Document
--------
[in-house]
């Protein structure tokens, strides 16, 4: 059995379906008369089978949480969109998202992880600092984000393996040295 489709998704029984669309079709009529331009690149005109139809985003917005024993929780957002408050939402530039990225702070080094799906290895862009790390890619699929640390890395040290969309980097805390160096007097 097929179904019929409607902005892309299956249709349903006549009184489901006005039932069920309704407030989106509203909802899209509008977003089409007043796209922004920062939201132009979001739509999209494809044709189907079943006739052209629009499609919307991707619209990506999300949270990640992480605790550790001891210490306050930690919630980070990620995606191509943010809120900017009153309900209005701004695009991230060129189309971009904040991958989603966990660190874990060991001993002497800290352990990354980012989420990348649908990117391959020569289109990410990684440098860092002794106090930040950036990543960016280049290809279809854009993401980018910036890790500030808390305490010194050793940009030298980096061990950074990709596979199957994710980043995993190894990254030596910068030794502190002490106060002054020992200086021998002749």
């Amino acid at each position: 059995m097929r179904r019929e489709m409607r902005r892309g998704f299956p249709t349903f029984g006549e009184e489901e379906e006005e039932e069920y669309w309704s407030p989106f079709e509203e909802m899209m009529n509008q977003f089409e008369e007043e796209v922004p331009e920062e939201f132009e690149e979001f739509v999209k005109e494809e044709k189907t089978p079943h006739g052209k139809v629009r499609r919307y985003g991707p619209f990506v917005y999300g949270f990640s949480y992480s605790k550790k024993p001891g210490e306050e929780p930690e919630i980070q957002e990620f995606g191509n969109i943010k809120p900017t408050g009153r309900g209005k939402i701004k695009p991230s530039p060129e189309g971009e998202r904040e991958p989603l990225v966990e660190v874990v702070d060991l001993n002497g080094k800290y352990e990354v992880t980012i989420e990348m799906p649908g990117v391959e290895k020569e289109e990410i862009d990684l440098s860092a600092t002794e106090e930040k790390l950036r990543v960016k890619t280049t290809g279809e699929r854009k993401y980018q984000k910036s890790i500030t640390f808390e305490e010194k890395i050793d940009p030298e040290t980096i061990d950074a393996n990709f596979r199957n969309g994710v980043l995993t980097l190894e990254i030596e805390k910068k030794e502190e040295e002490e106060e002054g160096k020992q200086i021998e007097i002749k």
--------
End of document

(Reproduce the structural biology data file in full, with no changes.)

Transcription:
[in-house]
């Protein structure tokens, strides 16, 4: 059995379906008369089978949480969109998202992880600092984000393996040295 489709998704029984669309079709009529331009690149005109139809985003917005024993929780957002408050939402530039990225702070080094799906290895862009790390890619699929640390890395040290969309980097805390160096007097 097929179904019929409607902005892309299956249709349903006549009184489901006005039932069920309704407030989106509203909802899209509008977003089409007043796209922004920062939201132009979001739509999209494809044709189907079943006739052209629009499609919307991707619209990506999300949270990640992480605790550790001891210490306050930690919630980070990620995606191509943010809120900017009153309900209005701004695009991230060129189309971009904040991958989603966990660190874990060991001993002497800290352990990354980012989420990348649908990117391959020569289109990410990684440098860092002794106090930040950036990543960016280049290809279809854009993401980018910036890790500030808390305490010194050793940009030298980096061990950074990709596979199957994710980043995993190894990254030596910068030794502190002490106060002054020992200086021998002749």
């Amino acid at each position: 059995m097929r179904r019929e489709m409607r902005r892309g998704f299956p249709t349903f029984g006549e009184e489901e379906e006005e039932e069920y669309w309704s407030p989106f079709e509203e909802m899209m009529n509008q977003f089409e008369e007043e796209v922004p331009e920062e939201f132009e690149e979001f739509v999209k005109e494809e044709k189907t089978p079943h006739g052209k139809v629009r499609r919307y985003g991707p619209f990506v917005y999300g949270f990640s949480y992480s605790k550790k024993p001891g210490e306050e929780p930690e919630i980070q957002e990620f995606g191509n969109i943010k809120p900017t408050g009153r309900g209005k939402i701004k695009p991230s530039p060129e189309g971009e998202r904040e991958p989603l990225v966990e660190v874990v702070d060991l001993n002497g080094k800290y352990e990354v992880t980012i989420e990348m799906p649908g990117v391959e290895k020569e289109e990410i862009d990684l440098s860092a600092t002794e106090e930040k790390l950036r990543v960016k890619t280049t290809g279809e699929r854009k993401y980018q984000k910036s890790i500030t640390f808390e305490e010194k890395i050793d940009p030298e040290t980096i061990d950074a393996n990709f596979r199957n969309g994710v980043l995993t980097l190894e990254i030596e805390k910068k030794e502190e040295e002490e106060e002054g160096k020992q200086i021998e007097i002749k």